In political science, Marxism–Leninism was the official state ideology of the Soviet Union (USSR), of the parties of the Communist International after Bolshevisation and it is the ideology of Stalinist political parties. The purpose of Marxism–Leninism is the revolutionary transformation of a capitalist state into a socialist state, by way of two-stage revolution, which is led by a vanguard party of professional revolutionaries, drawn from the proletariat. To realise the two-stage transformation of the state, the vanguard party establishes the dictatorship of the proletariat, which determines policy through democratic centralism.

Amadeo Bordiga Italian politician

Amadeo Bordiga was an Italian Marxist, a contributor to communist theory, the founder of the Communist Party of Italy (CPd'I), a leader of the Communist International (Comintern) and later a leading figure of the International Communist Party. Bordiga was originally associated with the CPd'I, but he was expelled in 1930 after being accused of Trotskyism.

The history of communism encompasses a wide variety of ideologies and political movements sharing the core theoretical values of common ownership of wealth, economic enterprise and property.

Bordigism current of left communism influenced by the thought of Amadeo Bordiga

Bordigism is a variant of left communism espoused by Marxist Amadeo Bordiga, who was a founder of the Communist Party of Italy and a prominent figure in the International Communist Party. Bordigists in the Italian Socialist Party would be the first to refuse on principle any participation in parliamentary elections.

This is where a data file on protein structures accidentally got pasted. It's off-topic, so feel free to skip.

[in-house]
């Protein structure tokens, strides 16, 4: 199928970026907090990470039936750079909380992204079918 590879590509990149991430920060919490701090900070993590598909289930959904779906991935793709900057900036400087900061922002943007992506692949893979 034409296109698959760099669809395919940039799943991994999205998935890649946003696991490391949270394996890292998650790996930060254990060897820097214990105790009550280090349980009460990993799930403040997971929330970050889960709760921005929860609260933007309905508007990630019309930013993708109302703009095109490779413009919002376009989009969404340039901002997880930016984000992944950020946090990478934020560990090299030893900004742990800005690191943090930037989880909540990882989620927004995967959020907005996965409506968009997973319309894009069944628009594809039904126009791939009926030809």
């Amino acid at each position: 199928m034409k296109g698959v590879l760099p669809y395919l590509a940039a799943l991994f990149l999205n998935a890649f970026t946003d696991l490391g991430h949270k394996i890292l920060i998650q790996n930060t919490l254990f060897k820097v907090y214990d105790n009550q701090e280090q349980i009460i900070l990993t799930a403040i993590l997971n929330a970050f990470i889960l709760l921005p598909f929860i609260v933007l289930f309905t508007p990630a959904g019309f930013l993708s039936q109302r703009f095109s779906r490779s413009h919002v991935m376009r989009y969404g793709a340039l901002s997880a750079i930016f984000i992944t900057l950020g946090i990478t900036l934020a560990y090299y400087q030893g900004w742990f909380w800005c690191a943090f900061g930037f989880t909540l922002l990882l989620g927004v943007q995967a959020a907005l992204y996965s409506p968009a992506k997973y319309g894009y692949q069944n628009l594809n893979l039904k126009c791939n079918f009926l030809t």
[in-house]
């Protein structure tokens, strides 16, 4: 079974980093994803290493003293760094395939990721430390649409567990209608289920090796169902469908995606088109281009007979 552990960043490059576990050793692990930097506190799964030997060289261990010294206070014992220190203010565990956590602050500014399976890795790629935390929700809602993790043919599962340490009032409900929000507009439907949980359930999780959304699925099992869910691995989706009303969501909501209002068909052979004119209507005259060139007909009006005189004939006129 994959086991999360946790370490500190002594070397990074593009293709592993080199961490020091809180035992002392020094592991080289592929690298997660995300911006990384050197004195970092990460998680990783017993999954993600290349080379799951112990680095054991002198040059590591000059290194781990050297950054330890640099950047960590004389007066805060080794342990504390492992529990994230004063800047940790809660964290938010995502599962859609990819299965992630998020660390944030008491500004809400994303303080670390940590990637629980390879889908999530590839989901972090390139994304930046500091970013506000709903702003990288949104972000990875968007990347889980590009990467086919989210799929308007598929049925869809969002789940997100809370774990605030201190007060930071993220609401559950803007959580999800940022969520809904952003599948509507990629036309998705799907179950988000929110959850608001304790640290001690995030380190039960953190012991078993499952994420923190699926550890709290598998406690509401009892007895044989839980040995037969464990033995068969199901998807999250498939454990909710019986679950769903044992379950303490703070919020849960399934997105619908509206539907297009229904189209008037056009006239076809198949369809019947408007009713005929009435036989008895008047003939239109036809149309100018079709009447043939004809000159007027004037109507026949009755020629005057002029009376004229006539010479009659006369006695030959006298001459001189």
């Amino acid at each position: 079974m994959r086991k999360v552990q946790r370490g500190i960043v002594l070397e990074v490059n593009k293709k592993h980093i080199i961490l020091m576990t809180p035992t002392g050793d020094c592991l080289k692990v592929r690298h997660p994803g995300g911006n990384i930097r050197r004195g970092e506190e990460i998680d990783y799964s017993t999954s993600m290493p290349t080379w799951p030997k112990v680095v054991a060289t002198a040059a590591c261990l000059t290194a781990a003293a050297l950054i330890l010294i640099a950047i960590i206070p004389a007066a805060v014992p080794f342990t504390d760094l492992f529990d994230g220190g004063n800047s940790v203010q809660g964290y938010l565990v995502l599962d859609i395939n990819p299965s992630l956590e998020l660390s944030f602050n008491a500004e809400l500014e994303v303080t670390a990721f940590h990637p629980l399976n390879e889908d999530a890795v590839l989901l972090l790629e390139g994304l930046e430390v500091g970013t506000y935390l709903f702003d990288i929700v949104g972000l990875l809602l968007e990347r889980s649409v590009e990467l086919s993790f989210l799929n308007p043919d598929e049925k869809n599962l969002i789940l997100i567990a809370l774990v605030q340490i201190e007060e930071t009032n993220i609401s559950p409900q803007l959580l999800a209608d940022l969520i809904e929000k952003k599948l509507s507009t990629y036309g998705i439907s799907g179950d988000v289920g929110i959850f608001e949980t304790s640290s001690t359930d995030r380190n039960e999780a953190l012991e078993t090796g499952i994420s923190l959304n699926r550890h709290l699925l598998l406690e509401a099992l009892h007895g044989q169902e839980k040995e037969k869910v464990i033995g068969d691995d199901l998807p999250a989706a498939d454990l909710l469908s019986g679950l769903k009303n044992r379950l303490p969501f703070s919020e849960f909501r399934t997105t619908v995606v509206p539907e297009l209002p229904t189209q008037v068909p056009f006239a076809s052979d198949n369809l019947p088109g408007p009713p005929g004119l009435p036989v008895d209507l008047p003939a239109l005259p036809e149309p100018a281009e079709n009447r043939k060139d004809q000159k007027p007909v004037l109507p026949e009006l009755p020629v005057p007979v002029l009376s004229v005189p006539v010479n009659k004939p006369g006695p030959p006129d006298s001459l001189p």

Democracy in Marxism

While Marxists propose replacing the bourgeois state with a proletarian semi-state through revolution, which would eventually wither away, anarchists warn that the state must be abolished along with capitalism. Nonetheless, the desired end results, a stateless, communal society, are the same.

The ideology of the Communist Party of the Soviet Union (CPSU) was Marxism–Leninism, an ideology of a centralised command economy with a vanguardist one-party state to realise the dictatorship of the proletariat. The Soviet Union's ideological commitment to achieving communism included the development socialism in one country and peaceful coexistence with capitalist countries while engaging in anti-imperialism to defend the international proletariat, combat capitalism and promote the goals of communism. The state ideology of the Soviet Union—and thus Marxism–Leninism—derived and developed from the theories, policies and political praxis of Lenin and Stalin.

Left communism political ideology

Left communism, or the communist left, is a position held by the left wing of communism, which criticises the political ideas and practices espoused by Marxist–Leninists and social democrats. Left communists assert positions which they regard as more authentically Marxist than the views of Marxism–Leninism espoused by the Communist International after its Bolshevization by Joseph Stalin and during its second congress.

Hoxhaism variant of anti-revisionist Marxism–Leninism that developed in the late 1970s due to a split in the Maoist movement

Hoxhaism is a variant of anti-revisionist Marxism–Leninism that developed in the late 1970s due to a split in the Maoist movement, appearing after the ideological dispute between the Communist Party of China and the Party of Labour of Albania in 1978. The ideology is named after Enver Hoxha, a notable Albanian communist leader.

Dictatorship of the proletariat Marxist political concept